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Could a 'Super Moon' cause climate chaos?
Next week, the moon will make its closest approach to Earth in almost 20 years. Some fret that earthquakes, volcanic eruptions, and other disasters will follow
On March 19th, the moon will travel as close to earth as it's been in nearly 20 years, alarming astrologers if not the scientific world.
On March 19th, the moon will travel as close to earth as it's been in nearly 20 years, alarming astrologers if not the scientific world.
NASA/JPL
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eep your eyes on the night sky on March 19, also known as the evening of the extreme Super Moon, when the lunar sphere comes as close as it ever has, or will, to Earth. Some believe the astronomical event will be followed by catastrophic storms, earthquakes and other natural disasters. Here's why:

What exactly is a "Super Moon"?
The term refers to the unusually large new (or full) moon that earthlings see when the moon travels almost as close as it can to Earth. An "extreme Super Moon" occurs when the moon reaches its absolute closest point. On March 19, the moon will be only 221,556 miles away — the first extreme Super Moon in nearly 20 years.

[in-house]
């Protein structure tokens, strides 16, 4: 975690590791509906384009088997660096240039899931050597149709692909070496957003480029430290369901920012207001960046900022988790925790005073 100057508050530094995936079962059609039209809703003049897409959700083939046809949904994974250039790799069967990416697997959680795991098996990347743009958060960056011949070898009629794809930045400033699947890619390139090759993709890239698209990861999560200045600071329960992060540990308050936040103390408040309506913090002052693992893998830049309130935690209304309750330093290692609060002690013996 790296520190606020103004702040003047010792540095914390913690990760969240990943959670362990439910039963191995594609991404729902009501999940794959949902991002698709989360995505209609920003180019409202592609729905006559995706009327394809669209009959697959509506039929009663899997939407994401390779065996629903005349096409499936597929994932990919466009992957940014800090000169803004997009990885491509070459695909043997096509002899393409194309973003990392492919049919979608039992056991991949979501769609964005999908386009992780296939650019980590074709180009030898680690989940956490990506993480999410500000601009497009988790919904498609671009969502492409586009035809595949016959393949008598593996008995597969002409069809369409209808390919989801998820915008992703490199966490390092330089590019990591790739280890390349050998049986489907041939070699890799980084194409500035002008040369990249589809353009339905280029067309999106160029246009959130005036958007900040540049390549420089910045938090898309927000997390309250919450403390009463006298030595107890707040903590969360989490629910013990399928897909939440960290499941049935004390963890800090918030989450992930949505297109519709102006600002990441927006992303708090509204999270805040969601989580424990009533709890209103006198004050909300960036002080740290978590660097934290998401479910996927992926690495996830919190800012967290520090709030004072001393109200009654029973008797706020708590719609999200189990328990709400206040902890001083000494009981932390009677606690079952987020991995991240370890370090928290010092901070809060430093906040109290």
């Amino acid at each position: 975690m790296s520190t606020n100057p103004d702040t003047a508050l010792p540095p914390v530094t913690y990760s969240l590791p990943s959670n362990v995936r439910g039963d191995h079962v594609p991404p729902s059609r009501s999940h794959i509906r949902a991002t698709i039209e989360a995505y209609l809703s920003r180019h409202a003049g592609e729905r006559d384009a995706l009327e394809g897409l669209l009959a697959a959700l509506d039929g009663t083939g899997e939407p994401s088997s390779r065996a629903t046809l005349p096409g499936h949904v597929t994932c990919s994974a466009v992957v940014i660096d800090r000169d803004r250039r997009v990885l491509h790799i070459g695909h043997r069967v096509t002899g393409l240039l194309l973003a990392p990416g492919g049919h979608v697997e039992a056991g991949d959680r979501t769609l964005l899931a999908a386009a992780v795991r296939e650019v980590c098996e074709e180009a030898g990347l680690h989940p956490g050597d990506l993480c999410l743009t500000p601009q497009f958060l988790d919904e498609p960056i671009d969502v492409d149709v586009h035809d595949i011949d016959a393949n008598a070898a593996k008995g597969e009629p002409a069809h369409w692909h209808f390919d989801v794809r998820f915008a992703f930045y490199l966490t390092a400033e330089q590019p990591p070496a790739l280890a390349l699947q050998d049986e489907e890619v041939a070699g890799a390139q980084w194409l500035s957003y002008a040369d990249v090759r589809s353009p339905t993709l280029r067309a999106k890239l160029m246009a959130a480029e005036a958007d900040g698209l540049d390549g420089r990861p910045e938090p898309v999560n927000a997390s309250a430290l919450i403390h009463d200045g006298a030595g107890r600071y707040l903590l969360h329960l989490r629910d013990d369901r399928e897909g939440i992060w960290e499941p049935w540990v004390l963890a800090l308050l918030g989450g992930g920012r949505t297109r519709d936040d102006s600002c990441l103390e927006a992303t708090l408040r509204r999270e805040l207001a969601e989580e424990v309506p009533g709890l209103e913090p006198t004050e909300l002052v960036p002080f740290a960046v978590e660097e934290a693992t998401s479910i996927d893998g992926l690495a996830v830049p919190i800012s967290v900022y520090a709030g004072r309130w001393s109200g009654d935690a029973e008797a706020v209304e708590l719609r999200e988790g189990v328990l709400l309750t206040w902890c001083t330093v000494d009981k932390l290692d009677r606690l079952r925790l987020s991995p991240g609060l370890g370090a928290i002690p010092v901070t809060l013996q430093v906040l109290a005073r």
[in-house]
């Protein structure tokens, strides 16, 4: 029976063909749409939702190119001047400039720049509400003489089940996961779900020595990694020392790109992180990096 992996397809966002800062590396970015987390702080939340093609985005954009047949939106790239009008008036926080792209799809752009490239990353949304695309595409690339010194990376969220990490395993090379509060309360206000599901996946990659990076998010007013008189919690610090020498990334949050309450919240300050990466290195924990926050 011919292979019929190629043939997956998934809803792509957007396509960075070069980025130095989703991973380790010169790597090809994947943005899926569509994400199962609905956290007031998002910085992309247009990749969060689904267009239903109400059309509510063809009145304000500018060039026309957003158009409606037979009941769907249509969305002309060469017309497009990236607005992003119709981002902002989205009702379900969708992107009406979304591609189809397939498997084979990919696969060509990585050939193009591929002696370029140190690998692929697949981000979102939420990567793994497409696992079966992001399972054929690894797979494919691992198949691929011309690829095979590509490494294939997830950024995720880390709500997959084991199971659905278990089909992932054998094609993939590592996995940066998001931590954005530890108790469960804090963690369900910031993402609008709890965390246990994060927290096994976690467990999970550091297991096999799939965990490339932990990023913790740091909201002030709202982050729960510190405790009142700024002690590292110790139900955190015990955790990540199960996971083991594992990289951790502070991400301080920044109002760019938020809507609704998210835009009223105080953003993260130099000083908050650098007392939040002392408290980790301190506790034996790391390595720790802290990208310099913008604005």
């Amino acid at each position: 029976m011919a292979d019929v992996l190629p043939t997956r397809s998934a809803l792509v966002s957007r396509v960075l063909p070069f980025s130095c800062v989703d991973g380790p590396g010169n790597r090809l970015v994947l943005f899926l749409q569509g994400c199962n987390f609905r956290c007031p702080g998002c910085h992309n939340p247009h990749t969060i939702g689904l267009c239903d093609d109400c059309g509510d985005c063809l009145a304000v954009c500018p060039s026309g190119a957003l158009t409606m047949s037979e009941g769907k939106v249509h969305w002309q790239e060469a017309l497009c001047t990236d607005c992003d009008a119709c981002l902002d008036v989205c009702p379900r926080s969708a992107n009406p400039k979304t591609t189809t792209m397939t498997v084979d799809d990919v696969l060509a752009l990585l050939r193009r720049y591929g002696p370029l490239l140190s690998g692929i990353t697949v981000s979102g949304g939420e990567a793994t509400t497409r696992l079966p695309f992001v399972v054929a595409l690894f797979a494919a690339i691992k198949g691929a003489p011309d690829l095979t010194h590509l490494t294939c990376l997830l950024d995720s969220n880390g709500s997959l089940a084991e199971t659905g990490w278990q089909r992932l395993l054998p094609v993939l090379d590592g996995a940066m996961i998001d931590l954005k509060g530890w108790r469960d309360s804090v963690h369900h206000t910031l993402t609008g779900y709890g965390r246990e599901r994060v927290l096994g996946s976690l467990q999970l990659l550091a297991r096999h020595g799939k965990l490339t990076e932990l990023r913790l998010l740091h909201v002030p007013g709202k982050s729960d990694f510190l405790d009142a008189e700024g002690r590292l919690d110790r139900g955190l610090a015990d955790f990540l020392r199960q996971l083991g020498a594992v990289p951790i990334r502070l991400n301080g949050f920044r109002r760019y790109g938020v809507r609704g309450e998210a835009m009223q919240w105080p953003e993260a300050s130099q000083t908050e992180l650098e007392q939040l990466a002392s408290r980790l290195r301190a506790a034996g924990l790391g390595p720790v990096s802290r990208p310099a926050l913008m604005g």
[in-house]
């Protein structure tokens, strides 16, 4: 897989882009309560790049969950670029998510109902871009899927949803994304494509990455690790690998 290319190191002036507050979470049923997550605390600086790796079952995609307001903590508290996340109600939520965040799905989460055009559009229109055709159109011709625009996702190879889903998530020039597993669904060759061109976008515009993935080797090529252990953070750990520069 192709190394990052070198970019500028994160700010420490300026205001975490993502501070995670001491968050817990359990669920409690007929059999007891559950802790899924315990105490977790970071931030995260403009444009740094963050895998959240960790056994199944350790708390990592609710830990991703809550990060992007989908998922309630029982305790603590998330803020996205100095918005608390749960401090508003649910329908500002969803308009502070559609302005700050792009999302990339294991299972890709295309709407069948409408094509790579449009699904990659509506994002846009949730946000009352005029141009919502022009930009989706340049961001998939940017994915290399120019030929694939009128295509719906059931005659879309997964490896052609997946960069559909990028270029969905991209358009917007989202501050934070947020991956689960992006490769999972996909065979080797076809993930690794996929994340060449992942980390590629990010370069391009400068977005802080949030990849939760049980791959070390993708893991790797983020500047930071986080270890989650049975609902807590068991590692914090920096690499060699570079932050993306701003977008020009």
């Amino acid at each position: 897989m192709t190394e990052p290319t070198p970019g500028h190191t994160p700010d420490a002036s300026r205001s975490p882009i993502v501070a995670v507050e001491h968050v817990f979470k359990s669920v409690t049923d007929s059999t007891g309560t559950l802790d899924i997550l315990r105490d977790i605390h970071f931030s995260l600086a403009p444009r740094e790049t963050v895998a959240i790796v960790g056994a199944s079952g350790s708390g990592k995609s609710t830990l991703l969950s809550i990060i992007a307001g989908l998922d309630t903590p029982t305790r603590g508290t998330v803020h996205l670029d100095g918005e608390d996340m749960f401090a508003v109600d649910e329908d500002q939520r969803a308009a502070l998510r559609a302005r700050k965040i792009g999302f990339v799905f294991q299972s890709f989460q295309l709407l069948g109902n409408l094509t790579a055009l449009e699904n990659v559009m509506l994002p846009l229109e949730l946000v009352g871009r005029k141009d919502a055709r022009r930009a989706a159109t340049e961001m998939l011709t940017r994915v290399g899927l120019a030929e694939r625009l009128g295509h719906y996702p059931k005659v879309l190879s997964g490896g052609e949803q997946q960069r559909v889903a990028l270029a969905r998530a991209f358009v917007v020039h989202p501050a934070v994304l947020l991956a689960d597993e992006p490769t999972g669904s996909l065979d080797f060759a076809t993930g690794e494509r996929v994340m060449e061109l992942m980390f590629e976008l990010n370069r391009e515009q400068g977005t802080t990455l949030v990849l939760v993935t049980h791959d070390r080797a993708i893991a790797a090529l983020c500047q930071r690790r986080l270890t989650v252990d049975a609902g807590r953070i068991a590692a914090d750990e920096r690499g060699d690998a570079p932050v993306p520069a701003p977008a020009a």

Should we be concerned?
Those who believe in horoscopes might be. Some astrologers (not astronomers) say this natural wonder signals the beginning of a "moonageddon," coinciding with enormous storms, earthquakes and floods. Kit Karson at Psychic Cosmos further predicts that the financial markets could collapse as prices surge into "panic mode."

Is this for real?
Astrologists point to history to validate their predictions, says Ben Yakas at Gothamist. Both the New England hurricane of 1938 and the Australian Hunter Valley floods of 1955 happened during Super Moons, they say. The last Super Moon came in 2005, at around the same time as Hurricane Katrina and the Indonesian tsunami.

Is there any science backing these theories up?
Absolutely none, says Pete Wheeler of the International Center for Radio Astronomy. All that will happen next week is that the Earth will experience a "lower than usual low tide and a higher than usual high tide." A Super Moon, he concludes, is "nothing to get excited about."

But what about extreme weather during past Super Moons?
It's just coincidence, says astronomer David Reneke. "'If you try hard enough you can chronologically associate almost any natural disaster or event to anything in the night sky." In the past, he adds, people thought the sun would be pulled apart when the planets aligned. "It didn't happen." And the catastrophic events cited by excitable astrologers didn't even happen that close to Super Moons, points out John Metcalfe at TBD. The Hunter river flooded in February 1955, "two whole months before and after bookending Super Moons." 

Sources: Accuweather, News.com.au, Gothamist, TBD, Psychic Cosmos

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